So far in our series we have looked at machining multiple parts of all the same part mounted in our fixtures during our machining cycle. What if we want to machine different parts during the cycle ... we want to mount different fixtures on the table and machine one of each during the machining cycle.
First let's look at some reasons WHY we might want to do this.
- Perhaps we will be delivering an assembly made of multiple parts we need to machine. If we machine all the components at the same time ... during the machining cycle ... we can better accomplish scheduling and production of the entire assembly.
- Perhaps similar parts utilize similar cutting tools ... if we can machine them at the same time we can reduce and better control our tooling requirements both from a "tool in the machine" as well as from an inventory viewpoint.
- We need to break into a production run for some "special circumstance" ... rather than halt the production all-together, we can sneak another fixture on the table and machine both parts during the same cycle.
- Having lived in the real world ... we could go on and on and on ... you know !!
Looking back at Part #1 and Part #2 in our series ... any of these scenarios certainly becomes a fairly simple task.
Fixture Offsets from Part #1
As we mount the different fixtures on the table ... we can establish a Work Offset for each fixture. Now each fixture is independent of the others ... and can be called with a simple G54-G59 call.
Sub-Programming from Part #2
We could use a variety of sub-programming options to accomplish the various scenarios. The easiest is to simply have a complete machining program for each fixture ... and call it using the sub-program call in our main program. So we would utilize a main program to actually link all our different machining programs together. Something line this :
Main Program :
M98 P1234 ( program to machine fixture #1 completely )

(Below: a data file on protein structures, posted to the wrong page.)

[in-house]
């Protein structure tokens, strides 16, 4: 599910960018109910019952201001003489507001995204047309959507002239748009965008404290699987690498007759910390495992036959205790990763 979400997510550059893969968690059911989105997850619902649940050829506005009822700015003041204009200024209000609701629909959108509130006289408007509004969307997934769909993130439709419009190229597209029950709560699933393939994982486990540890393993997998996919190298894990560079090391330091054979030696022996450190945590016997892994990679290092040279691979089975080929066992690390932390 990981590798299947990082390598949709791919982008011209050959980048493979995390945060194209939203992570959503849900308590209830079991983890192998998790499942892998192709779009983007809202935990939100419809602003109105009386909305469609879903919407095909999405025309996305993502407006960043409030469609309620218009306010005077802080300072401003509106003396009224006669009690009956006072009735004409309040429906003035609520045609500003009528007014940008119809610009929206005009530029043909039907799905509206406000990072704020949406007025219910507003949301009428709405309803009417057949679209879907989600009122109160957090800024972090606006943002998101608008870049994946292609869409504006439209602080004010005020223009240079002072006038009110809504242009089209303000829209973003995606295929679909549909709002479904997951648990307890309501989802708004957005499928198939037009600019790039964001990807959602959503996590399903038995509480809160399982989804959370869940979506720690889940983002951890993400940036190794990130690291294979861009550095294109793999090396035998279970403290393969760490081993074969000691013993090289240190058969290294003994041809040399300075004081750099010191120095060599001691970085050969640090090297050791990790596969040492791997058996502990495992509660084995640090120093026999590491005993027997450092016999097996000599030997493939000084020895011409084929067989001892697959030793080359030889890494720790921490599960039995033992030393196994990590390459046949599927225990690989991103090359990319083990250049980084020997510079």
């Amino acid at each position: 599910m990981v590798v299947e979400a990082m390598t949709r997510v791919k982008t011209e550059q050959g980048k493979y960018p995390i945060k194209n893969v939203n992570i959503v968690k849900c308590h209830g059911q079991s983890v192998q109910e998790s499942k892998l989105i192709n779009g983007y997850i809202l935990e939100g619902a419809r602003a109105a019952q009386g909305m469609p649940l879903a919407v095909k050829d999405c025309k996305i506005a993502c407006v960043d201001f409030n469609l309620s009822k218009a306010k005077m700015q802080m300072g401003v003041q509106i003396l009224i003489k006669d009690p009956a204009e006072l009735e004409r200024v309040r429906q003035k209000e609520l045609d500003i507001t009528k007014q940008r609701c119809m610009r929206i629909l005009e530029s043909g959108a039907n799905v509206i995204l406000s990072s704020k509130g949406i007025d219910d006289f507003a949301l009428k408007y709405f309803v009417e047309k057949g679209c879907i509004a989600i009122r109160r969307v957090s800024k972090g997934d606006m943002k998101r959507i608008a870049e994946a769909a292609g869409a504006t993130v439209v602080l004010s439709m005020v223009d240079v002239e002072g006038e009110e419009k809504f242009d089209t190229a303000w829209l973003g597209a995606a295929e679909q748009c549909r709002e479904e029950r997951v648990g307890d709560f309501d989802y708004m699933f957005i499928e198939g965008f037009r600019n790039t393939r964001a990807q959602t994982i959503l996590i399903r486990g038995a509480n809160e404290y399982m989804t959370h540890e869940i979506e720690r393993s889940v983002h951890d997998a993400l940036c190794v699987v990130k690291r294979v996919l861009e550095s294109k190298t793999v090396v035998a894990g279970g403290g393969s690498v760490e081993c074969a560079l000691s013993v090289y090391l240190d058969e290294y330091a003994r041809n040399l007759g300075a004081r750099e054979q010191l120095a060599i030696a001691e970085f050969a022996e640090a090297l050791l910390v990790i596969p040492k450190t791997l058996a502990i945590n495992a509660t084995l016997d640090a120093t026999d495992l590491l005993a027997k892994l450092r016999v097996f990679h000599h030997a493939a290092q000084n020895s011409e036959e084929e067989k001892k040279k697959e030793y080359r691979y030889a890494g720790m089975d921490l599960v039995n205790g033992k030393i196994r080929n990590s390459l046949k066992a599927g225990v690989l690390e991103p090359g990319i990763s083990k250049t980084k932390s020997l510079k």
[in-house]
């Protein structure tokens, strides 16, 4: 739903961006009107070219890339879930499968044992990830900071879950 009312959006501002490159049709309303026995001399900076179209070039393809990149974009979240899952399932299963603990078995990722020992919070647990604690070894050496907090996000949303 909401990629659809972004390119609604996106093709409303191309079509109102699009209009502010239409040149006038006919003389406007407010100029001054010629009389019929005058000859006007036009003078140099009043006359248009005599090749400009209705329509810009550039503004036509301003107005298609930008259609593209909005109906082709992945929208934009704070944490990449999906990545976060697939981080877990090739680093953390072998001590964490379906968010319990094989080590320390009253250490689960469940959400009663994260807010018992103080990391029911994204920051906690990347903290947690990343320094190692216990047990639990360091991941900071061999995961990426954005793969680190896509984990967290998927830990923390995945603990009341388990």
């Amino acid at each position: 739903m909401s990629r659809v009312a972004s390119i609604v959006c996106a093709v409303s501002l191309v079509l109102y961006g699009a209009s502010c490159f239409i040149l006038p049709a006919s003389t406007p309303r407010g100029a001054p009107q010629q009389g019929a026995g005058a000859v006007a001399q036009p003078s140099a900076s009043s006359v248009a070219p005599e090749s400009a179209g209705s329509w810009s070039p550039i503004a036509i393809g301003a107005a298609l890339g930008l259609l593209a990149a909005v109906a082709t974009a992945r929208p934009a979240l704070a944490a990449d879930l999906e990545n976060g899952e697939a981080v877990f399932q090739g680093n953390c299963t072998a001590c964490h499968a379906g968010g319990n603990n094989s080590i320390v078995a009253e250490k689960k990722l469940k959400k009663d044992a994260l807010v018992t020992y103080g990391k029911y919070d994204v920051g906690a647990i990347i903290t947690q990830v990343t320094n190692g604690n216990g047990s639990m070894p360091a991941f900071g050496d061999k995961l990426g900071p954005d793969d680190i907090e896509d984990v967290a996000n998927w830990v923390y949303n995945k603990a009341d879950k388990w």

M98 P5678 ( program to machine fixture #2 completely )
M98 P8888 ( program to machine fixture #3 completely )
When we press the cycle start at program O0001 .... it will call each of our compete machining programs and will machine the workpieces at each fixture completely. Simple. You could get very creative and efficient if you did some specific tooling / sub-programming calls ... think about it.
And .... we still have our independent programs available should we need to just machine one of the parts for some reason.
As I'm writing this ... different scenarios and reasons to utilize this approach keep popping into my head. But rather than write a long dissertation here ... look around your shop ... look at your work flow ... and see if you can view some of your own scenarios where better work flow can be achieved using some of our talking points from this series.
If you are so inclined ... please drop us an email at Sales@KentechInc.com ... tell us some of your unique situations ... or even ask us our recommendations ... and we'll publish / add them into this post for the benefit of others to review.
Thanks in advance to everyone ... and Happy Chip Making !!
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